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Warren Buffett to Congress: Stop 'Coddling' Billionaires

ABC News(NEW YORK) -- When it comes to taxes, Warren Buffett, one of the country's richest men, says that he and other high-earning Americans need not be “coddled” by Congress, and that “most wouldn’t mind being told to pay more.”

In an op-ed published in The New York Times, the Berkshire Hathaway chairman and CEO says, “My friends and I have been coddled long enough by a billionaire-friendly Congress. It’s time for our government to get serious about shared sacrifice.”

“Last year my federal tax bill -- the income tax I paid, as well as payroll taxes paid by me and on my behalf -- was $6,938,744,” Buffet writes. “That sounds like a lot of money. But what I paid was only 17.4 percent of my taxable income -- and that’s actually a lower percentage than was paid by any of the other 20 people in our office. Their tax burdens ranged from 33 percent to 41 percent and averaged 36 percent.”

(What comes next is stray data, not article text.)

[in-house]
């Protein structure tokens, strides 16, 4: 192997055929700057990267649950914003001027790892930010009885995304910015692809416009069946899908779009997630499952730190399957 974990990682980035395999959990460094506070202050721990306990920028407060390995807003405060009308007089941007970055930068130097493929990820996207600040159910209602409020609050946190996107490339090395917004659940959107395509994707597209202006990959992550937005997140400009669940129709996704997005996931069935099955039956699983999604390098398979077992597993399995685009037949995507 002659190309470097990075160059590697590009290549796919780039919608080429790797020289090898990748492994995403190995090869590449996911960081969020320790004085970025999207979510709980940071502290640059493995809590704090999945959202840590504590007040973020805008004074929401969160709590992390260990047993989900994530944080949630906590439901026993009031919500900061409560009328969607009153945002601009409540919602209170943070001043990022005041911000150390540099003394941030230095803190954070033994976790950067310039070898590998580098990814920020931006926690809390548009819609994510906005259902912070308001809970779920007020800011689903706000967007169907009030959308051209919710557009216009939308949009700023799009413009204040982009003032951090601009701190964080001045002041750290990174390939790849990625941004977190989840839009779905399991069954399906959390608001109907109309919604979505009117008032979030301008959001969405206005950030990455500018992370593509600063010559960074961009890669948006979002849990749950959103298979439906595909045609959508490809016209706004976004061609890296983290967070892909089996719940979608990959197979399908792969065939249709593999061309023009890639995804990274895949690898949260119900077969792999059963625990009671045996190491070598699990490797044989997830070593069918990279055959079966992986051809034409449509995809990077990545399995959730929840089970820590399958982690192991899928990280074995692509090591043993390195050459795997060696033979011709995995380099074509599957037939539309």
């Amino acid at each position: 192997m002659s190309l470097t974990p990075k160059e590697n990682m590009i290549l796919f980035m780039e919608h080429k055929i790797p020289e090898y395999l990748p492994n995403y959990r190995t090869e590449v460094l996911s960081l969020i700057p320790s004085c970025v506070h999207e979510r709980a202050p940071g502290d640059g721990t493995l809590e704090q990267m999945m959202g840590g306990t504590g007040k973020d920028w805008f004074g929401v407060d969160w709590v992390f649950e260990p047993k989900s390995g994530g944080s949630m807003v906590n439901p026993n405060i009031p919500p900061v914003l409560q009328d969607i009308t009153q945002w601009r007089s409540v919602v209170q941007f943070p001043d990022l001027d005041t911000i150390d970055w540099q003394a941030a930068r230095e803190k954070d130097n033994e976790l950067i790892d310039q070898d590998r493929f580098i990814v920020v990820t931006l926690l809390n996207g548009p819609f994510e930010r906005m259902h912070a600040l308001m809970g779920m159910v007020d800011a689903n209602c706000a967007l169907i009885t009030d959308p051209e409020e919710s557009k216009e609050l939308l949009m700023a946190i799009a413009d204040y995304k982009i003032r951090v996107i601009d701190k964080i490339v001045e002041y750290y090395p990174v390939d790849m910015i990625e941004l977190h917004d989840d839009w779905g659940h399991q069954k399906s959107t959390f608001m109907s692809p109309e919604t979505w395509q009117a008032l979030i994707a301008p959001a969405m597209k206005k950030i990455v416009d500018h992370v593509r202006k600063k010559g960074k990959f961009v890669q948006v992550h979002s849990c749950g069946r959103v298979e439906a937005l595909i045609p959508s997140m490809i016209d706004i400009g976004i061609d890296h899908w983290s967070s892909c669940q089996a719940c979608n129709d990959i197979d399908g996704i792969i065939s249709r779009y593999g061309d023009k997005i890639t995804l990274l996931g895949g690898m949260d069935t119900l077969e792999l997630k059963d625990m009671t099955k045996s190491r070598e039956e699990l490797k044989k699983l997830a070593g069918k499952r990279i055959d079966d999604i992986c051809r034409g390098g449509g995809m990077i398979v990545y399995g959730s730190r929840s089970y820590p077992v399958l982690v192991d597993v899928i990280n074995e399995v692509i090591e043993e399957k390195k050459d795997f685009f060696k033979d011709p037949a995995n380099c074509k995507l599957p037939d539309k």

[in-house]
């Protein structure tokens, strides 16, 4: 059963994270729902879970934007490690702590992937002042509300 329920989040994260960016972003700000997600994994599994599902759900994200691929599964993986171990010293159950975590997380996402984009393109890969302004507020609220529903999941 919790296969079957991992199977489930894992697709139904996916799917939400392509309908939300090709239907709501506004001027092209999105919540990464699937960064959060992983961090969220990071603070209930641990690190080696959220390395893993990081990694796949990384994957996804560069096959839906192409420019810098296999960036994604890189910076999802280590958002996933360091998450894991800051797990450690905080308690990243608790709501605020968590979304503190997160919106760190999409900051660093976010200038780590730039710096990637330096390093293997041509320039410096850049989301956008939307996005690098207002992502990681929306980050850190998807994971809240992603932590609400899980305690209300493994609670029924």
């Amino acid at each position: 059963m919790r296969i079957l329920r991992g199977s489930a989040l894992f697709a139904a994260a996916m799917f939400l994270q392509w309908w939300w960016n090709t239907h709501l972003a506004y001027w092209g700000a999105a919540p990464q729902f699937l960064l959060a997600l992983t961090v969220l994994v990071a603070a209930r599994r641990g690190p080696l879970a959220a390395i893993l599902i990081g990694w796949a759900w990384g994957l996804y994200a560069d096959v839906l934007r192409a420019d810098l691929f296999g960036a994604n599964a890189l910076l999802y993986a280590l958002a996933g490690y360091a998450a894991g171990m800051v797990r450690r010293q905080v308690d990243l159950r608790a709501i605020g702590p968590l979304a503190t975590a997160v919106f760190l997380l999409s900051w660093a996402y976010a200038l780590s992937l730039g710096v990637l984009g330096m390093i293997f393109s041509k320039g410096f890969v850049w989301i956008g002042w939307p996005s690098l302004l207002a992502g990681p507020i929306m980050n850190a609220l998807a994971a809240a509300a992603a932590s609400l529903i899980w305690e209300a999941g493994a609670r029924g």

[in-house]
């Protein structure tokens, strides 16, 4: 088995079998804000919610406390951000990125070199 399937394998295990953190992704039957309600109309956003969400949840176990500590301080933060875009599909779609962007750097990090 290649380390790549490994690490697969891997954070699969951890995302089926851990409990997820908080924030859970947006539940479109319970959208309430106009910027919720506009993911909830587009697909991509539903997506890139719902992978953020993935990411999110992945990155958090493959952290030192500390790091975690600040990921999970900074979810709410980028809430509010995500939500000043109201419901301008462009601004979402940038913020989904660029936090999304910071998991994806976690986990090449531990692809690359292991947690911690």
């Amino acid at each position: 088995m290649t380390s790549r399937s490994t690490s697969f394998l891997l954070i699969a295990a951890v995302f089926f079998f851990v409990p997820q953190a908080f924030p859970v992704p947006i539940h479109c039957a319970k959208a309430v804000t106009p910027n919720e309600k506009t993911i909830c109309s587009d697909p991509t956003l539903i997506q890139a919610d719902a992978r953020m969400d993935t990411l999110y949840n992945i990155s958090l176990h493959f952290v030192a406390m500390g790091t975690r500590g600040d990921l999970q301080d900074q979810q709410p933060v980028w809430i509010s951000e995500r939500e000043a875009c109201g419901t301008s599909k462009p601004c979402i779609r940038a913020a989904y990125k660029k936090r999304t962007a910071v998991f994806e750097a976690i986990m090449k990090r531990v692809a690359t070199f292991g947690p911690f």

Buffett calls on the Super Committee to raise tax rates on the roughly 240,000 American households which netted more than $1 million in income in 2009.

“I would raise rates immediately on taxable income in excess of $1 million, including, of course, dividends and capital gains,” Buffett says in The New York Times. “And for those who make $10 million or more -- there were 8,274 in 2009 -- I would suggest an additional increase in rate.”

“I know well many of the mega-rich and, by and large, they are very decent people,” Buffett writes. “They love America and appreciate the opportunity this country has given them. Many have joined the Giving Pledge, promising to give most of their wealth to philanthropy. Most wouldn’t mind being told to pay more in taxes as well, particularly when so many of their fellow citizens are truly suffering.”

Copyright 2011 ABC News Radio

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